Romney says wife's multiple sclerosis diagnosis was 'toughest time' of his life

Mitt Romney opened up about the personal anguish he went through when his wife was diagnosed with multiple sclerosis in the late 1990s during an interview on Fox News Sunday.

His presidential campaign has deployed Ann Romney on the trail in recent days to give voters a better picture of the candidate’s personal side. His advisers have tried to draw contrasts between Romney and his chief rival, Newt Gingrich, who has been married three times, on the issue of character.

Romney called the diagnosis of the disabling disease the toughest moment of his life.

ADVERTISEMENT
“Probably the toughest time of my life was standing there with Ann as we hugged each other and the diagnosis came,” he said.

“We could see that she had real problems and didn’t have feeling in places she should have feeling,” Romney said, recalling neurological tests a doctor performed on his wife. “He stepped out of the room and we stood up and hugged each other and I said to her, ‘As long as it’s not something fatal, I’m just fine.’ Look, I’m happy in life as long as I’ve got my soul mate with me, and Ann is.”

The answer provided a contrast from a week ago when Romney dodged a question about experiencing hardship during an Iowa campaign debate hosted by ABC News.


"I didn't grow up poor. And if somebody is looking for someone who's grown up with that background, I'm — I'm not the person," he said at Drake University last weekend.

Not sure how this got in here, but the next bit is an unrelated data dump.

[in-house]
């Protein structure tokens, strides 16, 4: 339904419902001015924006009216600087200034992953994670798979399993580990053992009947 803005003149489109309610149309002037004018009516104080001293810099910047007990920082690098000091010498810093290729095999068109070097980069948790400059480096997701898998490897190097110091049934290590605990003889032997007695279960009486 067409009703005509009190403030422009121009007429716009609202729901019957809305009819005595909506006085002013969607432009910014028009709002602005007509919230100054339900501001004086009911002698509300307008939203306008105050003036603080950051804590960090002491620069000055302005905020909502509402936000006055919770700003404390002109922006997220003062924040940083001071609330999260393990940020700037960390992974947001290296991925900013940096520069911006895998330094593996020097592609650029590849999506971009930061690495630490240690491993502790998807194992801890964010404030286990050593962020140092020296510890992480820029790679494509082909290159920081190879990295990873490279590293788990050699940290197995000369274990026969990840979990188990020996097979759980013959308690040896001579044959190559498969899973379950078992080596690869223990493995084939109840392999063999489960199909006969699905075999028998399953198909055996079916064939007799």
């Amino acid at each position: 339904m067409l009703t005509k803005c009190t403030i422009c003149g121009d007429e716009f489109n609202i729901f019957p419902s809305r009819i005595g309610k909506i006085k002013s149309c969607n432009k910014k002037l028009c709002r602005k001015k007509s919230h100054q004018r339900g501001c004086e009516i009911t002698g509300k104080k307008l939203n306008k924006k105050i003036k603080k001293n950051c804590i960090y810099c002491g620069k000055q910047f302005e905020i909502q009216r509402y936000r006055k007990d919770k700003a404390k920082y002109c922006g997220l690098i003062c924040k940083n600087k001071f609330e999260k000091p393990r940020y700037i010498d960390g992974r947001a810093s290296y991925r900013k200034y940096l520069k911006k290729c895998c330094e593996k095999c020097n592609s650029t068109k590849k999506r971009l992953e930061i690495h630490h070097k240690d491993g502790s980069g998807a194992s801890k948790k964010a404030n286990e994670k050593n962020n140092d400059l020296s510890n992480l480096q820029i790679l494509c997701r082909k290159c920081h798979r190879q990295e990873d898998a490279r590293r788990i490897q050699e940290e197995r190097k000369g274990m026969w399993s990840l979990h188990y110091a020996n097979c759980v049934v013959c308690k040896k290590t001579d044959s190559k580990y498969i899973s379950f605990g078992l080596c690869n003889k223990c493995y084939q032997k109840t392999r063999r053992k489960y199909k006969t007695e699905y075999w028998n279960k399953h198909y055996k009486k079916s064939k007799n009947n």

On Sunday, Romney opened up about the challenge of his wife's illness. He said it was “really tough for her,” and that she feared that she would no longer be able to perform day-to-day tasks well enough to take care of her family.

The Romneys discussed installing an elevator in their house to help Ann get to the second floor and getting a wheelchair.

“I said, ‘Look, I don’t care what the meals are like. I like cold cereal and peanut butter sandwiches. We could do fine with that, as long as we have each other,’ ” Romney said. “Life is all about the people you love. We can handle disease. Death is a different matter. Death, I don’t know that I can handle death. Disease and hardship we can handle as long as we have the people we love around us.”

Romney said his wife, who has also been treated for breast cancer, has been able to recover most of her health.

The former Massachusetts governor said he first noticed his wife when she was a 15-year-old sophomore attending the same high school.

“She was 15 years old when I really took notice of her. I was a senior and she was a sophomore. I gave her a ride home from a party, she had come with someone else. I kissed her at the door and I’ve been following her ever since,” Romney said.

They have been married for 42 years.

Romney rejected the notion that he is robotic and aloof.

He said it’s not true “in the slightest” that he has a hard time opening up and revealing his emotional side.

“People who know me and who interact with me, understand that I’m an emotional guy, that I have very deep feelings about the country, very great concern about the way it’s being guided at this time by our president,” he said. “As people get to know me better, they’ll get a different impression.”